Conservatives will actually like LENR because of the strong implications for America’s national security, while liberals should like its clean energy aspects. This may be one of those rare cases in American politics today where both sides can come together to do what is right for America.

So where is the US Department of Energy? The military has a name for it – Absent Without Leave (AWOL). It’s time now for the DOE to get involved with LENR, do whatever testing is required, and evaluate and validate the recent breakthrough observed by SRI and others. The Department of Defense should also get involved to harness this technology for America’s national security needs. Contact and urge your member of Congress to ensure DOE and DOD move out on this game-changing “Made in America” technology.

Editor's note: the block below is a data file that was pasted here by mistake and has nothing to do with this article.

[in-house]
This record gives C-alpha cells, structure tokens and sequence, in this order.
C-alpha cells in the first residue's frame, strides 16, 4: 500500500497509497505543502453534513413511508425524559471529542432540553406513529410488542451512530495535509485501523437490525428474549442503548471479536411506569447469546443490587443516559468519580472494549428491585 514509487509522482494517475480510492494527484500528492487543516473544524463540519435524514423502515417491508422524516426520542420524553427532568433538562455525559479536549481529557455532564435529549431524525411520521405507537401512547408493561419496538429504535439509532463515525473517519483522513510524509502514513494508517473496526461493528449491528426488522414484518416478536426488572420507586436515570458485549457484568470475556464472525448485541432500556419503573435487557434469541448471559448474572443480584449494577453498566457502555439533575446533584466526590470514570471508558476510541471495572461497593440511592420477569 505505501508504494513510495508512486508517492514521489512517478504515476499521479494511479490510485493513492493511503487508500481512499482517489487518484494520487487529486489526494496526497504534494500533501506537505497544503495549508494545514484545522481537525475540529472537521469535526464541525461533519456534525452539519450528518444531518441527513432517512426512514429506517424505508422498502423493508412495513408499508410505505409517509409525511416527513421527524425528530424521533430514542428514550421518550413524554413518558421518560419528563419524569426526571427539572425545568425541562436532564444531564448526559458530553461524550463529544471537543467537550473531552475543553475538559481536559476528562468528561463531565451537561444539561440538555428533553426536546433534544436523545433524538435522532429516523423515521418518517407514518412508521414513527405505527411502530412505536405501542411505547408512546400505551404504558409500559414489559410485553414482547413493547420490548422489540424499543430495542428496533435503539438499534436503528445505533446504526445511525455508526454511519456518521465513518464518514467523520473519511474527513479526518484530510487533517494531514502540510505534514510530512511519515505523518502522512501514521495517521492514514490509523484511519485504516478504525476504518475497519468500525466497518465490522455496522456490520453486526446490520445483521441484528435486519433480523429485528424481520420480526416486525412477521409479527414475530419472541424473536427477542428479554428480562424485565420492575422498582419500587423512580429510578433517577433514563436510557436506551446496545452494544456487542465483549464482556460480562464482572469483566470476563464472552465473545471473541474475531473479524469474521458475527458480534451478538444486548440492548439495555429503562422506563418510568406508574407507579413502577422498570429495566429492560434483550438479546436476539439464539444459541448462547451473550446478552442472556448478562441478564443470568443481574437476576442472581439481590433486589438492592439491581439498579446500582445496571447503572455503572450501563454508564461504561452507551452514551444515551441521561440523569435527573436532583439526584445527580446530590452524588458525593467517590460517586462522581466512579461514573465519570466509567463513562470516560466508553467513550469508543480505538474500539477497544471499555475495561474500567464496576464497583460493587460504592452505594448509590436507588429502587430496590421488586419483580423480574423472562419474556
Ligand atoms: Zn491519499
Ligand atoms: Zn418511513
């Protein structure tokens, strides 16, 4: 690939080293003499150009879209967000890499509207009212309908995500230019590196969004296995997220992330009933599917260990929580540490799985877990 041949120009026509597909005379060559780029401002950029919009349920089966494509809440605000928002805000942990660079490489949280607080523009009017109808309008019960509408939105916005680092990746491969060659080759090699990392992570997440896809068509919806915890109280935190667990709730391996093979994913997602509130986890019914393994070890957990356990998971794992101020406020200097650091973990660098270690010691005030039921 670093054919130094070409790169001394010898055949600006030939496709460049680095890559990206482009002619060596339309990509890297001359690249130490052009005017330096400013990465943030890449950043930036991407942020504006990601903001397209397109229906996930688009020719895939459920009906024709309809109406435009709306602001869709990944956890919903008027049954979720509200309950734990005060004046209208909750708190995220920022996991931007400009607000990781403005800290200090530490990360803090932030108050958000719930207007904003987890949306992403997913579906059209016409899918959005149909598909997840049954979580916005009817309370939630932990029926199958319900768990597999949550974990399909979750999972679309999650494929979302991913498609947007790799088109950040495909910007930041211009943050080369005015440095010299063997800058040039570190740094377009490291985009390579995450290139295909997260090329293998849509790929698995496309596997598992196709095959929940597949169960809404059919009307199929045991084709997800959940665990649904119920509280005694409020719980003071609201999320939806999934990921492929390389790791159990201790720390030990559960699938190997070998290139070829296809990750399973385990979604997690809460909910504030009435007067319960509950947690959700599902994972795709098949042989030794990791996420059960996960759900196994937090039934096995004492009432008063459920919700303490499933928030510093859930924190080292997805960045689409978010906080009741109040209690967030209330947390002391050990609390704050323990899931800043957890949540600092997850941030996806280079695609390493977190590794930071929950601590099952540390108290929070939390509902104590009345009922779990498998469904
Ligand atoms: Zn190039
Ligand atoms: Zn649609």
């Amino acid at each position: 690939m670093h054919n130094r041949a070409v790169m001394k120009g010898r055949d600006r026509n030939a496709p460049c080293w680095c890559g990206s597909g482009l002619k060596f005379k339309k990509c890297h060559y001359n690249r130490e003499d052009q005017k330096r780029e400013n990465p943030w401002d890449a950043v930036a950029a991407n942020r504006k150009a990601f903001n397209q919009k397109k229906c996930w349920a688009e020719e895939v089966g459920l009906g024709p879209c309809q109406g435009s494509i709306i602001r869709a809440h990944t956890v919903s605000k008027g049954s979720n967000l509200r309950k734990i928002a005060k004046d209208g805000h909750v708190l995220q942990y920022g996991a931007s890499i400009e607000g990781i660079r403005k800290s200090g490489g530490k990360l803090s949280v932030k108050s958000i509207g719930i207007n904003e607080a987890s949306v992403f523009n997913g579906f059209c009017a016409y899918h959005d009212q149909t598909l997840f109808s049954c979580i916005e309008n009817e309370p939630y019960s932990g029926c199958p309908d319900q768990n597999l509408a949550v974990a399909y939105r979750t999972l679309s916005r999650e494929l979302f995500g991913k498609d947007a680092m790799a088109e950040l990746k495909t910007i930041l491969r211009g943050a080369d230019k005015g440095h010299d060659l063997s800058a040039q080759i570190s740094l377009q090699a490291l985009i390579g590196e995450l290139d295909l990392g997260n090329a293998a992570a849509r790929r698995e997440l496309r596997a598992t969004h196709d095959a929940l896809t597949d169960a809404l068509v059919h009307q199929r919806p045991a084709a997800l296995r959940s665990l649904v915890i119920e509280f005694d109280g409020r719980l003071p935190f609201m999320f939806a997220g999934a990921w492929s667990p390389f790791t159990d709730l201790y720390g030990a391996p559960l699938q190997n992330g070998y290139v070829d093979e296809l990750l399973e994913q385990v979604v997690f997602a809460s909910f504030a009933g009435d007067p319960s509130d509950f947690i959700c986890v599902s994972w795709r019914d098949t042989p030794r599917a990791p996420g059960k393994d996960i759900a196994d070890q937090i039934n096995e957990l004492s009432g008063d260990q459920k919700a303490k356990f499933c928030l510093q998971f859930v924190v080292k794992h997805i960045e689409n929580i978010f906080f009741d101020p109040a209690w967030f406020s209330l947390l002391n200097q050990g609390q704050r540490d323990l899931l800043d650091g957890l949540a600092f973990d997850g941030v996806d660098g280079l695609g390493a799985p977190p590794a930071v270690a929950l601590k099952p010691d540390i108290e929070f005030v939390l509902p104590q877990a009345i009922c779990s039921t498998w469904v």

• November 10, 2015 at 8:54 am

    Actually, Andrea Rossi and Industrial Heat, in North Carolina, are also moving forward with this technology.

    Dear, be ready for a backlash. The skeptopaths don’t like change, and this is change that gives a lot of hope for the human race.

    • November 19, 2015 at 1:09 am

      The is kind of out of the bag at this point. First the IEEE hosted meeting on Sept 23rd, the release of Hagelsteins and DeChiaro’s respective papers and then Rossi’s Patent being issued and THEN Brillouin goes to Capitol Hill. I think it’s game on.


  • November 10, 2015 at 10:09 pm


    Here are a few clarifications. This effect is still called “cold fusion.” That name is probably not technically accurate so people have come up with various other names such as low energy nuclear reactions (LENR).